Thursday, September 18, 2014
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FAQs about new young-adult health coverage

Confusion still abounds over the rollout of one of the new health-care law's more immediate effects: new access to health insurance for young adults, up to age 26, whose parents have family health-care coverage. Now there are good resources online, including answers to frequently asked questions.

FAQs about new young-adult health coverage

My daughter just graduated from college, yet even among her friends (and their parents) confusion still abounds over the rollout of one of the new health-care law's more immediate effects: new access to health insurance for young adults, up to age 26, whose parents have family health-care coverage. 

If you're confused, too, new help has arrived online, courtesy of the Department of Health and Human Services.

If you want all the legal details, you can read the new regulations here, and send in comments until Aug. 9 via Regulations.gov.  But if you just want information about the new insurance landscape, or answers to common questions, HHS has a good fact sheet and FAQ site.

Here are some of the site's answers to key questions:

Q: What plans are required to extend dependent coverage up to age 26?

A: The Affordable Care Act requires plans and issuers that offer dependent coverage to make the coverage available until a child reaches the age of 26. Both married and unmarried children qualify for this coverage. This rule applies to all plans in the individual market and to new employer plans. It also applies to existing employer plans unless the adult child has another offer of employer-based coverage (such as through his or her job). Beginning in 2014, children up to age 26 can stay on their parent’s employer plan even if they have another offer of coverage through an employer.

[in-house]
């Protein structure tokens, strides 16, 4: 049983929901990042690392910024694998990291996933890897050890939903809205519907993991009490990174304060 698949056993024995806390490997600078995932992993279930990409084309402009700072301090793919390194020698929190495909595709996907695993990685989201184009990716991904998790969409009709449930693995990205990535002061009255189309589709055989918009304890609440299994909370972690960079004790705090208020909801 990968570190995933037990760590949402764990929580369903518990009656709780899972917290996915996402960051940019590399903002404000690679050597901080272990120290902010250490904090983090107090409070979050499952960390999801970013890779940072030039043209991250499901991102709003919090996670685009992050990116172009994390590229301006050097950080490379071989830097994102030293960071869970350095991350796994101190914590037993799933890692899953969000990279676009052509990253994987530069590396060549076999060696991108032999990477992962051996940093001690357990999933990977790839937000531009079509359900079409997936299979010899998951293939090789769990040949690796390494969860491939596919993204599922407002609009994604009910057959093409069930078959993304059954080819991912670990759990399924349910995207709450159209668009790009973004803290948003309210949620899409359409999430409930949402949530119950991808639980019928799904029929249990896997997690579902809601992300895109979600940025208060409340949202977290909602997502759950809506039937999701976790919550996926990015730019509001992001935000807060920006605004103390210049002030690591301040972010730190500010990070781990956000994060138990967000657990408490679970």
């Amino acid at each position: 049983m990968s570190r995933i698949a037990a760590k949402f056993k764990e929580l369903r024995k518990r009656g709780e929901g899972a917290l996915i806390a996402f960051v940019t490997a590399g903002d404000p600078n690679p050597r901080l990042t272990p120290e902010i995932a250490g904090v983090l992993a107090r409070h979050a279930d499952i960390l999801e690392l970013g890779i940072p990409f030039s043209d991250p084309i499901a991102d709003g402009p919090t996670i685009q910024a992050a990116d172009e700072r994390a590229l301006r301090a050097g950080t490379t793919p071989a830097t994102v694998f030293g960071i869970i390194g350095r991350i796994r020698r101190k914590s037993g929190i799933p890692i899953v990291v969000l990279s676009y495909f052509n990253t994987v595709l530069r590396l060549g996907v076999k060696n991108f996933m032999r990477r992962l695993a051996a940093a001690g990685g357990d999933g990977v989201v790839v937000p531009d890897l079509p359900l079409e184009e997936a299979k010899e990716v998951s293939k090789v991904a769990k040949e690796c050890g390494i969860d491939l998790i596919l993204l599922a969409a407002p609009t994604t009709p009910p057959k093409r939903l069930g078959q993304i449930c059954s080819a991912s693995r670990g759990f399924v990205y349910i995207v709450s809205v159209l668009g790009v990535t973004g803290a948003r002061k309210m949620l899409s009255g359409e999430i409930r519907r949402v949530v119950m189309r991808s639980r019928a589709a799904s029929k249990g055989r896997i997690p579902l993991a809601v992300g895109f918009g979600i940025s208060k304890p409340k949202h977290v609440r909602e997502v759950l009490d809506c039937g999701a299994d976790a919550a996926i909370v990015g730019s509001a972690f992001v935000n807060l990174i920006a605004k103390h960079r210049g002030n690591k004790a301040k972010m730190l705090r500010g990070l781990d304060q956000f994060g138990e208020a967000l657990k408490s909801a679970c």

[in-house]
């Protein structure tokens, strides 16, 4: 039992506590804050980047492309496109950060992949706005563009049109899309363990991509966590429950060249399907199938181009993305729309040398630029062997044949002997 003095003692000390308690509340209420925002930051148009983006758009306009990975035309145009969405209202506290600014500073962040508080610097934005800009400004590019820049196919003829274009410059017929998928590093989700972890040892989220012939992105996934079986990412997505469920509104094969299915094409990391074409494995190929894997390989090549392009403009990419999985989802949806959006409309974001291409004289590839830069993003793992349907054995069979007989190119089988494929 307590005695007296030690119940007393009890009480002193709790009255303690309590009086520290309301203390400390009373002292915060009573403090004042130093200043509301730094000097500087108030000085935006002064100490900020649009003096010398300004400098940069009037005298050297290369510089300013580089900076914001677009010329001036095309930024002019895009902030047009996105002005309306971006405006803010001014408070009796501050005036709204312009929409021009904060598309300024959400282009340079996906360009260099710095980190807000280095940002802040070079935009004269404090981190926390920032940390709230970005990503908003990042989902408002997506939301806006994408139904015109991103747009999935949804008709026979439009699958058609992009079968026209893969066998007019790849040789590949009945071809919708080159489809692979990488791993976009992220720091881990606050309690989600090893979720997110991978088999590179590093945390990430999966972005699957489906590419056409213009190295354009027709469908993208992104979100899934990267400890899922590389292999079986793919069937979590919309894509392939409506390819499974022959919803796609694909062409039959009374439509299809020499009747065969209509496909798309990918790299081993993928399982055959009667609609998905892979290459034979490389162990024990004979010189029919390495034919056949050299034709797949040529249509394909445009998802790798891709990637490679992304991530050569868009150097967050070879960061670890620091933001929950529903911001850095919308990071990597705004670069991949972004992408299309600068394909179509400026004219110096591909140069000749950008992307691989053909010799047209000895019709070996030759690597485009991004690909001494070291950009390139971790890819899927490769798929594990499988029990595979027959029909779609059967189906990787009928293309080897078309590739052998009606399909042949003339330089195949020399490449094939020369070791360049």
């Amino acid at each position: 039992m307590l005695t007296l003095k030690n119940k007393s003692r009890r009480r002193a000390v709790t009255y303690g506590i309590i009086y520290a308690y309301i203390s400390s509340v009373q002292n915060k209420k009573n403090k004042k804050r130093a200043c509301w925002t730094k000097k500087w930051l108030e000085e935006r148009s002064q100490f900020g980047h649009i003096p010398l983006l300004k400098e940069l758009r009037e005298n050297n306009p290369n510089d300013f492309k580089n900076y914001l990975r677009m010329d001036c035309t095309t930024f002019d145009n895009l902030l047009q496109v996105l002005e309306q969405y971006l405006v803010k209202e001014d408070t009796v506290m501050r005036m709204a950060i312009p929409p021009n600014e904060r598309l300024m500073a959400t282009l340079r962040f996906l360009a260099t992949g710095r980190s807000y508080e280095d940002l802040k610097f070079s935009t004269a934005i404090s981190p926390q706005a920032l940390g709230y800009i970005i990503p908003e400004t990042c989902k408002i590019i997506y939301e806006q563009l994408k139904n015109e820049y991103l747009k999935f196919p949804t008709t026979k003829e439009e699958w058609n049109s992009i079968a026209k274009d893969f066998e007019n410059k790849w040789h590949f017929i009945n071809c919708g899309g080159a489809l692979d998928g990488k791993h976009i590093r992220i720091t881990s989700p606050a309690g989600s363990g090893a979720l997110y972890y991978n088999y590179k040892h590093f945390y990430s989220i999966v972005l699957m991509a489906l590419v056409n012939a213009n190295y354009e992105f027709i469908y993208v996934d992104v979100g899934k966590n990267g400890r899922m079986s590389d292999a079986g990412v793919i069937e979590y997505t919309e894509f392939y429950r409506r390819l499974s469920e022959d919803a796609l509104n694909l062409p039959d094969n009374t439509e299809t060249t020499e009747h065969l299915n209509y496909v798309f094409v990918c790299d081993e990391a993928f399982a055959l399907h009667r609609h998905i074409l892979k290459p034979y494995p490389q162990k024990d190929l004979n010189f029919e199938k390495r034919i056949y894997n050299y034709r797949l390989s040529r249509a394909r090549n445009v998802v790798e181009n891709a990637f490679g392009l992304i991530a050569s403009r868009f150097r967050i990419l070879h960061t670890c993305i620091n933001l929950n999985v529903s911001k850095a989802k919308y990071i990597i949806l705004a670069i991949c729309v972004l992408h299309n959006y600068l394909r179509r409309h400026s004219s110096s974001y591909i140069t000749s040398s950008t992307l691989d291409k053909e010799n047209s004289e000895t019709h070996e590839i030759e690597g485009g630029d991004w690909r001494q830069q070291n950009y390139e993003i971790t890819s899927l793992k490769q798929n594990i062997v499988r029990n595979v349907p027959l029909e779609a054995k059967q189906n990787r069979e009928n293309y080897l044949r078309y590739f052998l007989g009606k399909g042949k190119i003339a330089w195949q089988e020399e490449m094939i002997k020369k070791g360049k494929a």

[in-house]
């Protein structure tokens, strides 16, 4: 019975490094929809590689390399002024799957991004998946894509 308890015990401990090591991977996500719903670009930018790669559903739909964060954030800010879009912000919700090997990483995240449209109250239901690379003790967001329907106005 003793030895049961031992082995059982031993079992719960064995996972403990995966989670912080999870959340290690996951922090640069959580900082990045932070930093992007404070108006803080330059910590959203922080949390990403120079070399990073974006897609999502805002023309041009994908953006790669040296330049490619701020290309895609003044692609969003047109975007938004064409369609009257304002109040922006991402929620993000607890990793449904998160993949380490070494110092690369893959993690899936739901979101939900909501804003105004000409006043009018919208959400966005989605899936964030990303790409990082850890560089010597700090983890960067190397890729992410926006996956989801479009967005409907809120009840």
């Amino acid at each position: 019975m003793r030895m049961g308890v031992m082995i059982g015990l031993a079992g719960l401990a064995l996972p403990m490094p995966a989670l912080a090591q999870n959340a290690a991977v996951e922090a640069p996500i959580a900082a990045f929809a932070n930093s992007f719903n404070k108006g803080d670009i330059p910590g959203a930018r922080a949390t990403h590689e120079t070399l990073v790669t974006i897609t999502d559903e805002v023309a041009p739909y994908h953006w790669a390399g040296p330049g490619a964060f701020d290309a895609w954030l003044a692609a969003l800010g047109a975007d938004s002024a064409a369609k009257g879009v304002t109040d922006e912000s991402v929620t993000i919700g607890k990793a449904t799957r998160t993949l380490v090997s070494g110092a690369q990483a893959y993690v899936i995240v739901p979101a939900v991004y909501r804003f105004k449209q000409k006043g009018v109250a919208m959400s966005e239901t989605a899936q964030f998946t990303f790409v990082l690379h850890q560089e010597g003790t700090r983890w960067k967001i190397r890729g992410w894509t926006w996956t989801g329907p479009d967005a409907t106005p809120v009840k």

Q: I’m a young adult under the age of 26 and I’m on my parents plan now, but I’m scheduled to lose coverage soon. How can I keep my health insurance?

A: You have a number of options. First,check with your insurance company. Private health insurance companies that cover the majority of Americans have volunteered to provide coverage for young adults losing coverage as a result of graduating from college or aging out of dependent coverage on a family policy. This stop-gap coverage, in many cases, is available now. Second, watch for open enrollment. Young adults may qualify for an open enrollment period to join their parents’ family plan or policy on or after September 23, 2010. Insurers and employers are required to provide notice for this special open enrollment period. Watch for it or ask about it. Finally, expect an offer of continued enrollment for plans that begin on or after September 23, 2010. Insurers and employers that sponsor health plans will inform young adults of continued eligibility for coverage until the age of 26. Young adults and their parents need not do anything but sign up and pay for this option.

Q: I’m under the age of 26, and I used to be on my parents’ plan, but I recently lost this coverage because I graduated from college. Can I get coverage?